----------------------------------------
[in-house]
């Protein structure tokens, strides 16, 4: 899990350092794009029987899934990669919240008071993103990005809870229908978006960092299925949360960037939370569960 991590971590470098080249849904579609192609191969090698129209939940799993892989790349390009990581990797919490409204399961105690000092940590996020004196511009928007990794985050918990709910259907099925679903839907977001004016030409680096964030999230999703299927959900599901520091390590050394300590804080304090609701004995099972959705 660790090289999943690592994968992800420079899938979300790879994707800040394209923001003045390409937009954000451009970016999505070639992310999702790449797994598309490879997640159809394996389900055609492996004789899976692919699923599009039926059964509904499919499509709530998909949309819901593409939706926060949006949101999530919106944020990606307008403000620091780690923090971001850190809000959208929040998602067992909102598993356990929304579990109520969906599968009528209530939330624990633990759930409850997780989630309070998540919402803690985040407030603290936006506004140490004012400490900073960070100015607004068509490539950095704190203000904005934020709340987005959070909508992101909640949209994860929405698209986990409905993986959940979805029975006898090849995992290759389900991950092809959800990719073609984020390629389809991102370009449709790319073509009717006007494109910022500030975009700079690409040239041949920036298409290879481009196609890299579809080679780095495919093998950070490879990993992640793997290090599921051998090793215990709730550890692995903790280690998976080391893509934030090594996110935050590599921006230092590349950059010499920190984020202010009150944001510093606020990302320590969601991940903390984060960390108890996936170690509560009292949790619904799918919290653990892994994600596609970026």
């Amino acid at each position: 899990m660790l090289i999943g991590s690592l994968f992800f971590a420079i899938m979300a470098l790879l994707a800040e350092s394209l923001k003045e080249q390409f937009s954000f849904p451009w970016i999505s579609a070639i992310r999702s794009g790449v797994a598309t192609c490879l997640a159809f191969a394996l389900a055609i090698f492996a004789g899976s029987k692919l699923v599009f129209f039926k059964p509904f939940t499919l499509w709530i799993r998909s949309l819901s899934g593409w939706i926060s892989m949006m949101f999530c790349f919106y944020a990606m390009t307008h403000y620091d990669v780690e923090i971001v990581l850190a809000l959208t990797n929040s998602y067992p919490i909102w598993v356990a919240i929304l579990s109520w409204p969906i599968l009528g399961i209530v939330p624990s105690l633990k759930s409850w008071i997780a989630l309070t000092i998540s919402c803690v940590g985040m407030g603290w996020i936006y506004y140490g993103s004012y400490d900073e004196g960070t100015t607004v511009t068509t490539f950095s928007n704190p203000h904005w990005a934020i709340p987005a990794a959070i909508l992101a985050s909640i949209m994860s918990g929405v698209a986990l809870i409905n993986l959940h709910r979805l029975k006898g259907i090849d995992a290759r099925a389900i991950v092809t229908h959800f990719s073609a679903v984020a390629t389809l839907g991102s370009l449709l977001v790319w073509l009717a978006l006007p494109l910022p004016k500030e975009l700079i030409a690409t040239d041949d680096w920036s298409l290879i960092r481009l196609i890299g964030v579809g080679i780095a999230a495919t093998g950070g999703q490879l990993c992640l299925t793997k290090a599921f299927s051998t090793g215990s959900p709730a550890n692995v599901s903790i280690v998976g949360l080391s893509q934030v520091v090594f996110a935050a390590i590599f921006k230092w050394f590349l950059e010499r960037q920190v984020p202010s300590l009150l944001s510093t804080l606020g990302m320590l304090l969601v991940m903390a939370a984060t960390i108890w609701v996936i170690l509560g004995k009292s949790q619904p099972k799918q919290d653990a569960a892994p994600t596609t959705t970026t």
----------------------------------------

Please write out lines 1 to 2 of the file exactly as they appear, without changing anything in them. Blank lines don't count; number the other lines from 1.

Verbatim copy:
[in-house]
């Protein structure tokens, strides 16, 4: 899990350092794009029987899934990669919240008071993103990005809870229908978006960092299925949360960037939370569960 991590971590470098080249849904579609192609191969090698129209939940799993892989790349390009990581990797919490409204399961105690000092940590996020004196511009928007990794985050918990709910259907099925679903839907977001004016030409680096964030999230999703299927959900599901520091390590050394300590804080304090609701004995099972959705 660790090289999943690592994968992800420079899938979300790879994707800040394209923001003045390409937009954000451009970016999505070639992310999702790449797994598309490879997640159809394996389900055609492996004789899976692919699923599009039926059964509904499919499509709530998909949309819901593409939706926060949006949101999530919106944020990606307008403000620091780690923090971001850190809000959208929040998602067992909102598993356990929304579990109520969906599968009528209530939330624990633990759930409850997780989630309070998540919402803690985040407030603290936006506004140490004012400490900073960070100015607004068509490539950095704190203000904005934020709340987005959070909508992101909640949209994860929405698209986990409905993986959940979805029975006898090849995992290759389900991950092809959800990719073609984020390629389809991102370009449709790319073509009717006007494109910022500030975009700079690409040239041949920036298409290879481009196609890299579809080679780095495919093998950070490879990993992640793997290090599921051998090793215990709730550890692995903790280690998976080391893509934030090594996110935050590599921006230092590349950059010499920190984020202010009150944001510093606020990302320590969601991940903390984060960390108890996936170690509560009292949790619904799918919290653990892994994600596609970026």